And the debate has taken on particular resonance in the recent times, with each of the four driving debutants due to be on the F1 starting grid in Melbourne in March bringing finance, and the finance brought seeming by varying degrees a key differentiator for all of them getting their gig (and there is possibly yet more to come if Luiz Razia gets the Marussia drive as rumoured, and Jules Bianchi's pitch for the vacant Force India drive is thought to involve cheap Ferrari engines for the team from 2014). And of course for every action there is an equal and opposite reaction, with popular pilots such as Heikki Kovalainen, Kamui Kobayashi and Timo Glock finding themselves brusquely discarded as a direct consequence (indeed Marussia made no bones about there being 'commercial' reasons for its driver switch). These follow on from other talents like Rubens Barrichello and (briefly) Nico Hulkenberg being cast to one side to make way for drivers who bring cash with them in the past three seasons.

Esteban Guiterrez - making his debut for Sauber
in Melbourne, and who brings finance to his team
Credit: Lutz H / CC
But is the issue as simple as much of the debate on the issue suggests? Of course, in a perfect world there would be no pay drivers. But this is not a perfect world, and because of this it is difficult to see how the pay driver can be stopped definitively. We live in a market economy, teams must balance their books and find money for technical development, and there is absolutely nothing to stop a driver bringing a briefcase full of money as part of their offering. And this money will always be factored into a team's decision on who to give the keys to, it cannot be decoupled. And for all of F1's self-disgust at the concept similar things aren't completely unheard of in other sports. When Arsenal some years ago signed Japanese midfielder Junichi Inamoto it was a move which seemed transparently more about commerce than footballing ability (indeed, he hardly experienced any first team minutes), and he was quickly given the nickname 'T-Shirt'. Football clubs signing players primarily in the hope of selling more merchandise is more common than you might think.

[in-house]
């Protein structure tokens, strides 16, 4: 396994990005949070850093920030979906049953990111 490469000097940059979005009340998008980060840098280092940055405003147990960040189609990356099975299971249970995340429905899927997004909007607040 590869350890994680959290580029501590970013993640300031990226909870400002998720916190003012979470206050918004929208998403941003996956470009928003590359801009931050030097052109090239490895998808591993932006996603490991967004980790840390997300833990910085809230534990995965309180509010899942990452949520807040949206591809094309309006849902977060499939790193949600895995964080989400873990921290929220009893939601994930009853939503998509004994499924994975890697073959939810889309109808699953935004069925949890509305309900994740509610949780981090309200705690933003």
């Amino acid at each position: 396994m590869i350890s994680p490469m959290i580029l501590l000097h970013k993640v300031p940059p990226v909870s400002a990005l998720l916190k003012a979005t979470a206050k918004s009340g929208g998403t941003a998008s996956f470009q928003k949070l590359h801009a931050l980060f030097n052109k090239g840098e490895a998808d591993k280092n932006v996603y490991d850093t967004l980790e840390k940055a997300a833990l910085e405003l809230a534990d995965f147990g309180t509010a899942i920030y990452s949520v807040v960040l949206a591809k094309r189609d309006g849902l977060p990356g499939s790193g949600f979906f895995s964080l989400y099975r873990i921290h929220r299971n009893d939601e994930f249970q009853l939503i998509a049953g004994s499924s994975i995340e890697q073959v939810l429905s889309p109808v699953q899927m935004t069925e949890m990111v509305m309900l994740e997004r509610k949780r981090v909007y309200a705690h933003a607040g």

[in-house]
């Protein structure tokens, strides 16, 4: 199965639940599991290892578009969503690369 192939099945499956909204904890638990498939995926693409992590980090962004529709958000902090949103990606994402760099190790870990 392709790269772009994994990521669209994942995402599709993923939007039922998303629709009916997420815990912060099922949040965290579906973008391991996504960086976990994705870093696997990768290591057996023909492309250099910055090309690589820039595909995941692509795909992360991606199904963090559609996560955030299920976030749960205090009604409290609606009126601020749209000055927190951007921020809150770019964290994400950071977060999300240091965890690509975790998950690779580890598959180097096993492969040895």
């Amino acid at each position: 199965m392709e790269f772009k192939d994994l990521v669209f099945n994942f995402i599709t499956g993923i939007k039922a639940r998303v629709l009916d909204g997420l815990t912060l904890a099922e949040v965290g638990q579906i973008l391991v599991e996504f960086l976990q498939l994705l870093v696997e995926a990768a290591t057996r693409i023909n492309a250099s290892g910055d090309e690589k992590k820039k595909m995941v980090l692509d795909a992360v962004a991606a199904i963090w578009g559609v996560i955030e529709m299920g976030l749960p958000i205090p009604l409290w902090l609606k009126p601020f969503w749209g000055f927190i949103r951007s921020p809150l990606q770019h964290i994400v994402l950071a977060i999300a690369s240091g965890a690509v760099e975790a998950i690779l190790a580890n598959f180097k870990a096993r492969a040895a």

And right now F1 is experiencing something of an (im)perfect storm in which the pay driver can more readily prevail. Much of the world is in the depths on an economic slump, money is hard to come by for F1 teams as much as anyone and it's not clear when the outlook is going to improve. Compared with 10 years ago there are few manufacturers in F1, and therefore there is much less of the bounty that they bring. Many recent attempts to control the sport's spiralling costs were first watered down, and latterly have showed signs of floundering. And let's also not forget that when Caterham and Marussia - teams likely to have two pay drivers each in 2013 and seen as among the biggest 'culprits' on the pay driver - signed up to the sport initially they did so on the understanding of a £30m budget cap, which was reneged on subsequently. And of course it doesn't help at all that 40% of F1's revenues goes straight off to CVC, never to be seen again.